Sunday: Hili dialogue

It’s Sunday, March 18, 2018, just a few days until Spring, which starts Tuesday, March 20 at 11:16 a.m.. It’s also National Sloppy Joe Day, but didn’t we just have one of these?

On this day in AD 37, the Roman Senate annulled the will of Tiberius and proclaimed Caligula emperor. Big mistake: the emperor was an evil man, most probably insane. As Wikipedia notes, “Once, at some games at which [Caligula] was presiding, he ordered his guards to throw an entire section of the audience into the arena during the intermission to be eaten by the wild beasts because there were no prisoners to be used and he was bored.” In 1892, former Governor General of Canada Lord Stanley donated a silver challenge cup for Canada’s best hockey team: ergo the Stanley cup. On this day in 1922, Mohandas Gandhi was sentenced to six years in prison for “sedition”: non-cooperation with the British. He served two years before he was released for good to undergo an operation for appendicitis.

On March 18, 1965, the Russian cosmonaut Alexey Leonov exited his spacecraft Voshkod 2 for 12 minutes, becoming the first person to walk in space. Here’s part of that walk on video:

On March 18, 1967, the supertanker Torrey Canyon ran aground off Cornwall in England, spilling its cargo of 120,000 tons of crude oil. On this day in 1990, the inhabitants of the GDR, East Germany, had their first democratic elections after communism fell in that country.  And on the very same day, the biggest and most valuable art theft in US history took place, with 12 paintings, worth in toto about $500 million, were stolen from the Isabella Stewart Gardner Museum in Boston. This is still the greatest single theft of property in world history. Here are two of the stolen works, none of which were ever recovered:

“The Concert” by Johannes Vermeer, one of only 34 of his known works:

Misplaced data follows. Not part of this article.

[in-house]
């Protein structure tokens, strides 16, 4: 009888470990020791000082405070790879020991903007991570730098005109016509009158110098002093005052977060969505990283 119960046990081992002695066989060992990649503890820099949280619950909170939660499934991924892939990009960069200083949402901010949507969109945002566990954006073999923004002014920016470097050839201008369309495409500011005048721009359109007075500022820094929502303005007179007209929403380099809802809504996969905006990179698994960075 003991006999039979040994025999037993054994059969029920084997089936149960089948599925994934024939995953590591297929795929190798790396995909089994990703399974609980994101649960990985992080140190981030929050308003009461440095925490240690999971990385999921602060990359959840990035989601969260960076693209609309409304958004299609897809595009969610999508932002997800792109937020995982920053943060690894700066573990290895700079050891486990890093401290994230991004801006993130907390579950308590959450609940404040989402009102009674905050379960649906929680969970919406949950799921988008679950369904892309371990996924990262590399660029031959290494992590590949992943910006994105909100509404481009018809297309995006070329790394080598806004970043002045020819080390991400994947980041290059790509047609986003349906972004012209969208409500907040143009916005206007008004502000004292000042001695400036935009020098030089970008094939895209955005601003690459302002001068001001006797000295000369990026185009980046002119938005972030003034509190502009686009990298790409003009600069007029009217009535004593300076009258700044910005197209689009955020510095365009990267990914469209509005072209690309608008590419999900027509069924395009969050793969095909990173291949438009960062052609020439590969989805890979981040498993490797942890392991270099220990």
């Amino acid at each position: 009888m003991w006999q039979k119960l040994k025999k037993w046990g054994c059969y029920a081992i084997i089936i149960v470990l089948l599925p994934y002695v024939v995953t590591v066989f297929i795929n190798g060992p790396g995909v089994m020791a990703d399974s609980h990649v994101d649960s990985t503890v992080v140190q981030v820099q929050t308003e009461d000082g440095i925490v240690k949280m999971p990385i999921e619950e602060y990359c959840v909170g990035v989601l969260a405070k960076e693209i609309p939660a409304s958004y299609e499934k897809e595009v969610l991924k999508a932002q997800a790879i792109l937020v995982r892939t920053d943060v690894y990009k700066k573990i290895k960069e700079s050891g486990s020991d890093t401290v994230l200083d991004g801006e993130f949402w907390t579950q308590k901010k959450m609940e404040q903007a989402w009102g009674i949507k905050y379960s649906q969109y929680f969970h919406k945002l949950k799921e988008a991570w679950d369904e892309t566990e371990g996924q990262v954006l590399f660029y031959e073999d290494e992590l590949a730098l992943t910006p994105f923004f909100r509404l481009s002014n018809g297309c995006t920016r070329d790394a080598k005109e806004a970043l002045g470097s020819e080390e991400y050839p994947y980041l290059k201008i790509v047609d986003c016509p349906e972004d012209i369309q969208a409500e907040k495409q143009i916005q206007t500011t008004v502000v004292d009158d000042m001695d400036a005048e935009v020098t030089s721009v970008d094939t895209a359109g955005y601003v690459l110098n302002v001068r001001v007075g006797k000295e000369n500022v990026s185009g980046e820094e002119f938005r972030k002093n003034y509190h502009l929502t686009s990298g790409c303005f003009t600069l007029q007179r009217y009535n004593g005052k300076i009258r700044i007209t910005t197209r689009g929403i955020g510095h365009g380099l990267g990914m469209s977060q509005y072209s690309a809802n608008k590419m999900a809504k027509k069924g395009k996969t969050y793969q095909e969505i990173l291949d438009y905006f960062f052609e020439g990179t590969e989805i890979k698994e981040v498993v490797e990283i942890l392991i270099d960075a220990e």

. . . and Rembrandt’s only seascape, “The Storm on the Sea of Gaililee”. Such lovely paintings; somewhere an oligarch sits and admires them, all to himself. If you know where they are, there’s a $5 million reward.

Notables born on this day include John C. Calhoun (1782), Grover Cleveland (1837), Nikolia Rimsky-Korsakov (1844), Neville “Peace in Our Time” Chamberlain (1869), Edgar Cayce (1877), Wilfred Own (1893), John Updike (1932), F. W. de Klerk (1936), Wilson Pickett (1941), my old friend and collaborator, the genticist (Dame) Linda Partridge (1950), Ben Cohen (1951, co-founder of Ben and Jerry’s Ice Cream), and Adam Levine (1979). Those who fell asleep on this day include Laurence Sterne (1768), Johnny Appleseed (1845), John Phillips (2001), Natasha Richardson (2009), and Chuck Berry (last year).

Meanwhile in Dobrzyn, a large male cat has shown up, and it’s possible that Hili has a boyfriend! The new cat appears to hang out with Hili in the garden, and then jumps on the windowsill to look at her when she comes in. I have named this cat “Ignatz.” Here he is; Hili, never having had a boyfriend, is understandably wary:

Hili: Do we defend the territory or invite him in?
Cyrus: He looks like a nice guy.
Hili: I wouldn’t trust him.
In Polish:
Hili: Bronimy terytorium, czy zapraszamy do środka?
Cyrus: Wygląda na miłego kolegę.
Hili: Ja bym mu nie ufała.

Here’s a contribution from reader Keith, who writes: